The Amenity Costs of Offshore Windfarms: Evidence from a Choice Experiment (NC State University, Aug. 2017) — Results indicate that there is not a scenario for which respondents would be willing to pay more to rent a home with turbines in view,as compared to the baseline view with no turbines in sight. Further, there is a substantial portion of the survey population that would change their vacation destination if wind farms were placed within visual range of the beach. The rental discounts required to attract the segment of the survey population most amenable to viewing wind farms still indicate that rental value losses of up to ten per cent are possible if a utility-scale wind farm is placed within 8 miles of shore.

The Impact of Wind Farm Visibility on Property Values: A Spatial Difference-in-Differences Analysis (Energy Economics, Mar. 2016) E — The estimates indicate that the asking price for properties whose view was strongly affected by the construction of wind turbines decreased by about 9–14%. In contrast, properties with a minor or marginal view on the wind turbines experienced no devaluation.

Spatial Hedonic Analysis of the Effects of US Wind Energy Facilities on Surrounding Property Values (Journal of Real Estate Finance & Economics, Jul. 1, 2015) E — Across all model specifications, we find no statistical evidence that home prices near wind turbines were affected in either the post-construction or post-announcement/pre-construction periods.

Values in the Wind: A Hedonic Analysis of Wind Power Facilities (Land Economics, Aug. 2012) — 2011 draft available here. This paper uses data on 11,331 property transactions over nine years in northern New York State to explore the effects of new wind facilities on property values. They find that nearby wind facilities significantly reduce property values in two of the three counties studied. These results indicate that existing compensation to local homeowners/communities may not be sufficient to prevent a loss of property values.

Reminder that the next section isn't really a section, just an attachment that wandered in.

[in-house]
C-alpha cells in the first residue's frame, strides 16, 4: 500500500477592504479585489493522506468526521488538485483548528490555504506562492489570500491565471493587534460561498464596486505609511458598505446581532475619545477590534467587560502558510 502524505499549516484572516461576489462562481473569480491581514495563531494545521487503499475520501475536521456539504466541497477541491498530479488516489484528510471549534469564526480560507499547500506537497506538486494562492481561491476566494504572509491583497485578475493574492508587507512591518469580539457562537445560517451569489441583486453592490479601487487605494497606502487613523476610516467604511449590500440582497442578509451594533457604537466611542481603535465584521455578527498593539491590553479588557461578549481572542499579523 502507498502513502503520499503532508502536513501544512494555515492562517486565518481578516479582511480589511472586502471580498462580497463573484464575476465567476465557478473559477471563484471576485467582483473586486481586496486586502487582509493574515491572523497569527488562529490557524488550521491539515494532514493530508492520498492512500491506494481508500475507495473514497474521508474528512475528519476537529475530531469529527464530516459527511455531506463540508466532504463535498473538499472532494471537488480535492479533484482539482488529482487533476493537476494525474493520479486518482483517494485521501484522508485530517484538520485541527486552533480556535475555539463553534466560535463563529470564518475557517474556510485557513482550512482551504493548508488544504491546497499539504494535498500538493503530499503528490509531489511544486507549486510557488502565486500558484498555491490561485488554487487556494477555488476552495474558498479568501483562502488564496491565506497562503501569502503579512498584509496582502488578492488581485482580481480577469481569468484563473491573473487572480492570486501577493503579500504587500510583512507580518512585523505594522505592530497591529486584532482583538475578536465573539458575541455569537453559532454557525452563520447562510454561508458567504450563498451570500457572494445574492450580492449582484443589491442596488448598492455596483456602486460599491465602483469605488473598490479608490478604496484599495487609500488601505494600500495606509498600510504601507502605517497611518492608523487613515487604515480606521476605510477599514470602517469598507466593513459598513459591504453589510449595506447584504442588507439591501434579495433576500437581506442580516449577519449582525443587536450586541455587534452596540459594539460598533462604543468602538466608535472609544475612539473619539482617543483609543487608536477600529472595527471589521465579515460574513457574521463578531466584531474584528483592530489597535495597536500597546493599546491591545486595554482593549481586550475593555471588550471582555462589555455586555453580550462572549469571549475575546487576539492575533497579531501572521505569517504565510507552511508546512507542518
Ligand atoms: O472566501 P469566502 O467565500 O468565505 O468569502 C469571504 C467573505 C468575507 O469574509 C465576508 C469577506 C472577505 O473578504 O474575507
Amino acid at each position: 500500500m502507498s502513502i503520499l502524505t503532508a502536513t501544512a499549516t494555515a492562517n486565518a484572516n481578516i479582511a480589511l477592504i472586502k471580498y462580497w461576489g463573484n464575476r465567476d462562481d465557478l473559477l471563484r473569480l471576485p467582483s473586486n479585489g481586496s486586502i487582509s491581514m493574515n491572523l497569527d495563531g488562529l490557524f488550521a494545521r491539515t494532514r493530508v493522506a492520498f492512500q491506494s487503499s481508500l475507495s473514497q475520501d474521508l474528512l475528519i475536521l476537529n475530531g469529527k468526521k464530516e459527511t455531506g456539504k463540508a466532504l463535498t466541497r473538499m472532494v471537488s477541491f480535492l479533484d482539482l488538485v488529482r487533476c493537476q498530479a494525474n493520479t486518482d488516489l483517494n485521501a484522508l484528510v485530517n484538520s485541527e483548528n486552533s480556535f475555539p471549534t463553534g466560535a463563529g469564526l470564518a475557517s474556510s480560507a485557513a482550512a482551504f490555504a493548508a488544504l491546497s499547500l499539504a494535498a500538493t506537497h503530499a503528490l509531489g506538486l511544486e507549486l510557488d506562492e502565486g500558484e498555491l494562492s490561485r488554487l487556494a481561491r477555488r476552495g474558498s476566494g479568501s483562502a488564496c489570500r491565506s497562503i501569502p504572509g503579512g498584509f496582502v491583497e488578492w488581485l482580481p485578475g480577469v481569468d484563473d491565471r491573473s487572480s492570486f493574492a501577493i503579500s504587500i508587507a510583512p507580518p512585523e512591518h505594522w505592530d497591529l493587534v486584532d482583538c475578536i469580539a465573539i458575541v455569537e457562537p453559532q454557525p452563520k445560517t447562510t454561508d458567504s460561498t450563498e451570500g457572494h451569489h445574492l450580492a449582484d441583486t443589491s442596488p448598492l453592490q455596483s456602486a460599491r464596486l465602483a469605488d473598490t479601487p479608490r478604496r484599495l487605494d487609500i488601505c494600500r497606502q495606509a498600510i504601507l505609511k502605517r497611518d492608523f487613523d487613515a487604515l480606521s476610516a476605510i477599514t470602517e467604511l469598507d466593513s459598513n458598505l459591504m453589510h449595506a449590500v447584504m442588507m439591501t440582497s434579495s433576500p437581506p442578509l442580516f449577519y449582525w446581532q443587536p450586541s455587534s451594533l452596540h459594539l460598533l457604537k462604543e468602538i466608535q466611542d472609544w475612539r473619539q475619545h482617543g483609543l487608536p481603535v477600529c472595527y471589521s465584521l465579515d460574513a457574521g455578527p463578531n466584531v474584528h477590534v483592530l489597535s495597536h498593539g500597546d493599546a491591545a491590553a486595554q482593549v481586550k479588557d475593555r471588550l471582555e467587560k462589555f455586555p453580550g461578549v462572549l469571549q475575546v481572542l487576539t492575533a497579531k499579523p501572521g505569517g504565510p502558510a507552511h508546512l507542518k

Wind Turbines & Property Values (Appraisal Group One, 2010) — Impact studies suggest the values are substantially negatively impacted in the range of -12% to -40%. P. 17.

The Impact of Wind Power Projects on Residential Property Values in the United States: A Multi-Site Hedonic Analysis (U.S. Department of Energy, Dec. 2009) — A three-year study by the U.S. Department of Energy’s Lawrence Berkeley National Laboratory concludes “neither the view of wind energy facilities nor the distance of the home to those facilities was found to have any consistent, measurable, and significant effect on the selling prices of nearby homes. No matter how we looked at the data, the same result kept coming back—no evidence of widespread impacts.” The link is to the press release on the study. A PDF version of the study is available at the bottom of the press release along with a PowerPoint of highlights and contact information. Critics of the study appeared almost immediately, including the Acoustic Ecology Institute, appraisers (here and here), as well as from established opposition groups. Study author Ben Hoen presented the following slides at the New England Wind Energy Education Project webinar, 2010: Impacts on residential property values new wind turbines: An overview of research findings and where to go from here [PowerPoint in PDF]. This presentation shows updated research and conclusions from the Berkeley study that suggest that effects on property values can exist and need to be addressed.

Wind Maps

Wind Energy Technologies Office Projects Map (US Department of Energy, 2021) — This map shows wind energy projects that the Department of Energy’s Wind Energy Technologies Office has in it’s portfolio.

Installed Wind Capacity (U.S. Department of Energy/Energy Efficiency & Renewable Energy, 2018) — This map shows the maximum potential output from wind power given the number of installations in a state.